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2019 Frost Place Chapbook Fellow R. Cassandra Bruner

Meet R. Cassandra Bruner

R. Cassandra Bruner earned her MFA in poetry from Eastern Washington University where she served as Managing Editor of Willow Springs Books. Finalist for Black Warrior Review’s 2018 Nonfiction Contest, their poems and essays have appeared, or are upcoming in, The Adroit Journal, Black Warrior Review, Crazyhorse, Muzzle, New England Review, Ninth Letter, and Pleiades among others. Winner of the 2019 Frost Place chapbook competition, her first chapbook, The Wishbone Dress, is forthcoming from Bull City Press.

2019 Judge Eduardo Corral’s Praise for The Wishbone Dress

“To wish with a wishbone means to break the wishbone. The poems in this chapbook enact another kind of breaking—the speaker veers from binary thinking and living. ‘Every girl must know her annunciation,’ writes the poet. In this instance, the annunciation unfolds over years as the speaker transitions. The slow work of bringing forth what has always been there complicates her bonds with family and lovers. (Not everyone can veer from binary thinking and living.) It complicates, too, her own sense of self. The imagery—dazzling, uncanny—brings us close to the emotional and intellectual turmoil orbiting transition. ‘I paint a mirror / white, a frost no bulb could sprout from’ and ‘a wish for recognition, for his budding breasts / to hide themselves like fawns.’ The poems not only record the struggle to become, but also make visible the chaotic wonder of living. The language itself is never chaotic—it’s always wondrous. The metaphors are mind-blowing, the use of mythic and Biblical motifs deft, the lines are tight but elastic, the diction music-rich. The craft choices are exact and exacting. Language, in this poet’s hands, never breaks; it remembers, it yearns.”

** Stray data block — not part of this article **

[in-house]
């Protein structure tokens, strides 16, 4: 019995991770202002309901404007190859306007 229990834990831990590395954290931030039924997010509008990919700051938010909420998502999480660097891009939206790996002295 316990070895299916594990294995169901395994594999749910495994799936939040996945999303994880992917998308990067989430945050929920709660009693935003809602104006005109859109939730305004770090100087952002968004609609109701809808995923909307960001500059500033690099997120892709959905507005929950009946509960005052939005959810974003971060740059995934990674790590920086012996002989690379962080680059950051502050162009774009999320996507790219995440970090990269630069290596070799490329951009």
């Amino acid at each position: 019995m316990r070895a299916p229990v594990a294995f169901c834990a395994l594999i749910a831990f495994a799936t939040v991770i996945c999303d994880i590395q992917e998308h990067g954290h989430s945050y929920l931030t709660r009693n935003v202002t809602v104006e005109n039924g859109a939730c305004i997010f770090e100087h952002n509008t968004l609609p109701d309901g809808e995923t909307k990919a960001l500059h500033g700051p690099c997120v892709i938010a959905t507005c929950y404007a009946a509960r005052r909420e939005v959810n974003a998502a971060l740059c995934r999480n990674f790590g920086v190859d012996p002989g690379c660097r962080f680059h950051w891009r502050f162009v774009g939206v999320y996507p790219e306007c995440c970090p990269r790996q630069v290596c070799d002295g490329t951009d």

— Eduardo C. Corral

 

“The Antlered Doe” from The Wishbone Dress

The Antlered Doe
By R. Cassandra Bruner

A man doused in roebuck piss says
I saw it as I skinned its thighs
& laughs.

Your death always a joke, the shock
of womb, a punchline.

Darting through the underbrush,
even your hooves resounded like cackling children.
This velvet crown was not always a betrayal—

In rutting season, the tongues
of stags & doe alike climbed
your hind leg, crying
I opened for my beloved but she was gone.

But now is the hour of moths.
Now the body remade as
a sack of buckshot.

A child wraps you in a bundle of sweat-stale
flannel, lifts you onto the truckbed
like a distant sister.

Nestled against your snout, he mouths
a wish for recognition, for his budding breasts
to hide themselves away like fawns.

 

(First Published in Hunger Mountain Issue 2)

 


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